Palestinians in standoff with Israeli forces over Sheikh Jarrah eviction

Neighbourhood in occupied East Jerusalem drew international attention last year with protests against eviction of Palestinian residents

Palestinian resident Mahmoud Salhiyeh hold a gas canister on the rooftop of his home in East Jerusalem's Sheikh Jarrah neighbourhood on January 17. AFP
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Palestinians were engaged in a tense standoff on Monday with Israeli security forces, who were attempting to evict a family in Jerusalem’s Sheikh Jarrah neighbourhood.

Residents had barricaded themselves and a number of gas canisters on the roof when Israeli forces arrived to remove them from the property.

Speaking from the rooftop, Mahmoud Salhiyeh said he would set himself and his home alight rather than see his family forced out.

“I will burn the house and everything in it. I will not leave here,” said Mr Salhiyeh, clutching a jerrycan he said contained petrol.

Dozens of heavily armed police officers surrounded the building, while a fire engine and an ambulance were parked nearby.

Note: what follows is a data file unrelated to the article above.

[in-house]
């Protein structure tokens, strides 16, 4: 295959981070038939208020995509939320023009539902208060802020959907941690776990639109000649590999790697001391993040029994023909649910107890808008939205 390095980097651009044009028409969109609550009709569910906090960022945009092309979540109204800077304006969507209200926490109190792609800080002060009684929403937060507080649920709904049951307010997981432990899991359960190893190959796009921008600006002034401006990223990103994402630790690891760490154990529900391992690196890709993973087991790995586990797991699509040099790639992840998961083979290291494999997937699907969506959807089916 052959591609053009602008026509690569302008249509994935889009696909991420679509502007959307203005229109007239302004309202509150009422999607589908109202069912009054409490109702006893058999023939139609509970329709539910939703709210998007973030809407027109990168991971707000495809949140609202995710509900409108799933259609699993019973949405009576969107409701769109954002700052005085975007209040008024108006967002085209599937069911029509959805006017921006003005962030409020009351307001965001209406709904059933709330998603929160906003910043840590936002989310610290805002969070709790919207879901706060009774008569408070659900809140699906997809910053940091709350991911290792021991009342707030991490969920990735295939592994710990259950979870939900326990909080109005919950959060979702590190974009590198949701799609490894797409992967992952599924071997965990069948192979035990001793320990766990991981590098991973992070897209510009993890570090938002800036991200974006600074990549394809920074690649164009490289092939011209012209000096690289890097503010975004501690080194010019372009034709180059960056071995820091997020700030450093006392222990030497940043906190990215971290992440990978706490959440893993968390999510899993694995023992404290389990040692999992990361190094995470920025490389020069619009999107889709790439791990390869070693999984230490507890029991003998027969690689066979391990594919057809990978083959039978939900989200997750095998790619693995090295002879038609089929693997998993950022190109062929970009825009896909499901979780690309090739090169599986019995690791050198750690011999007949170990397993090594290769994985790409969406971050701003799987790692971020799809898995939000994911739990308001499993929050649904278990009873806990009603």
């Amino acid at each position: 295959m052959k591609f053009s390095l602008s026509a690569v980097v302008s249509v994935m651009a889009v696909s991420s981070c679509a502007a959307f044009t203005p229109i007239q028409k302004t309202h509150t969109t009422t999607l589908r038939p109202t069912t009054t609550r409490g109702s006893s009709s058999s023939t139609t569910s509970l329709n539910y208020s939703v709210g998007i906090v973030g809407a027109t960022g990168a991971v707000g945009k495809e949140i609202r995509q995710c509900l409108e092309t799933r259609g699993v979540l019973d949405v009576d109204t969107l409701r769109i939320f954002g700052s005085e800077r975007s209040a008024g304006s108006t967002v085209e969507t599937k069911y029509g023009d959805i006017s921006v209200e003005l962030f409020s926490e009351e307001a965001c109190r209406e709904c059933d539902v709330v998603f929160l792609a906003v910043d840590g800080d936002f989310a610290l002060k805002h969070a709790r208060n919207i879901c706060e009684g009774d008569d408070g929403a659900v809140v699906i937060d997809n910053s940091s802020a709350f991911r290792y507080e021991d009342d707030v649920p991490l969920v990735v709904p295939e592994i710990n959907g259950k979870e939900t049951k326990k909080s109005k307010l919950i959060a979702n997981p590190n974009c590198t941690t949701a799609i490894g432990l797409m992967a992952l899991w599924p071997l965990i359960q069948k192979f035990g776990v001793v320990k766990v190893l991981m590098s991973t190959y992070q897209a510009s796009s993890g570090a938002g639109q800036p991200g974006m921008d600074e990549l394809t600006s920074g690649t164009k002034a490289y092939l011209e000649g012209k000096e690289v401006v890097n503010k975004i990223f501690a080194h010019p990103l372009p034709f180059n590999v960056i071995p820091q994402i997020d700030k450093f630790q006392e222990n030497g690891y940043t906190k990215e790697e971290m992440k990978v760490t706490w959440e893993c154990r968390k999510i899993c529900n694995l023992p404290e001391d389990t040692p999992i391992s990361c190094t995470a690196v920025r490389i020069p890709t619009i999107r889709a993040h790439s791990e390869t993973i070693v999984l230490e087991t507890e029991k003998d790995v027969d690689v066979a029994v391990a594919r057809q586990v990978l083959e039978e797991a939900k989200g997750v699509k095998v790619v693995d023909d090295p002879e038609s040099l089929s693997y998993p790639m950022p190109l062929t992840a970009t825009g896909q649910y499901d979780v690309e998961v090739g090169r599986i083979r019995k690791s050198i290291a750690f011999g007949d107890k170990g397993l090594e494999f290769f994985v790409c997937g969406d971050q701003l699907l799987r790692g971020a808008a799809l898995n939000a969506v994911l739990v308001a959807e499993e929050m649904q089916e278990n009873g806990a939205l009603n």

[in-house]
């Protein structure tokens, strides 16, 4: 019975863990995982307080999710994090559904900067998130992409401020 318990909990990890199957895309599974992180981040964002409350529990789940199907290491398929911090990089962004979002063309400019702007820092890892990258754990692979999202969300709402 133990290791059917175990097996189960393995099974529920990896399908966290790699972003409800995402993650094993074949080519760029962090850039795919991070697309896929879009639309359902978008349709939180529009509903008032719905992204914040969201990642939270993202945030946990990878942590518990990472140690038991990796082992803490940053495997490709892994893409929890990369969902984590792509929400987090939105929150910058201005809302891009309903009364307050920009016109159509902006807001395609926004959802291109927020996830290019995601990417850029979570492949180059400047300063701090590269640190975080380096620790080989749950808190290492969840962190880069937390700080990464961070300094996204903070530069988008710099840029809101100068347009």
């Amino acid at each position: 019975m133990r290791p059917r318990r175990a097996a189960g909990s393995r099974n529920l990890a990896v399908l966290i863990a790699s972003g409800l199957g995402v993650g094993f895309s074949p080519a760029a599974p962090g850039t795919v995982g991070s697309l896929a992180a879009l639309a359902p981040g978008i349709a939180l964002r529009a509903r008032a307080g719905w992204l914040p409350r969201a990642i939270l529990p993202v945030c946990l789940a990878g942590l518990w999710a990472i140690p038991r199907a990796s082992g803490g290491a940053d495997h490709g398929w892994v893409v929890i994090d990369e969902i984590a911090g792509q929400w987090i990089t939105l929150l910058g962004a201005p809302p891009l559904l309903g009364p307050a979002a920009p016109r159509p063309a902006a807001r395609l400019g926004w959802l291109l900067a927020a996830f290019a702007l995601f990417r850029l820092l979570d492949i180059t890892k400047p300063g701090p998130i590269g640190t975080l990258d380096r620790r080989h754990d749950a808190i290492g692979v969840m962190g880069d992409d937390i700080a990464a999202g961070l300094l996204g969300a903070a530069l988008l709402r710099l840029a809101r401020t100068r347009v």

The Salhiyeh family lost a lengthy legal battle to keep their home after the Jerusalem municipality decided to expropriate the land to build a school.

Numerous other Palestinians in Sheikh Jarrah are under the threat of eviction due to laws enacted after Israel seized East Jerusalem in the 1967 Arab-Israeli war.

Sven Kuhn von Burgsdorff, who heads the EU’s delegation in Jerusalem, visited the site along with other diplomats.

“This is occupied territory. Any eviction, any demolition taking place in occupied territories is illegal under international law,” he told The National.

As the day wore on, Israeli authorities started demolishing a plant nursery on the plot of land.

Another Sheikh Jarrah resident led a group of protesters in chants of “Freedom!” and “No occupation!”

The Jerusalem municipality did not immediately comment on reports that the eviction order had been temporarily halted.

Israeli authorities reportedly told the family they could stay in the house for a few more months while construction work began in the surrounding area.

“The family really wants to know that it's not a trick, that it's not for one day and then they will be evicted,” said Hagit Ofran, from Israeli NGO Peace Now.

“They were afraid that it was only a way to get them off the roof,” she added.

Sheikh Jarrah drew international attention last year with protests against the eviction of Palestinian residents.

In those cases, plaintiffs supporting Israeli settlers claim to hold land deeds dating to before the homes were built. Israel’s Supreme Court has yet to issue a final ruling.

Agencies contributed to this report

Updated: January 17, 2022, 4:51 PM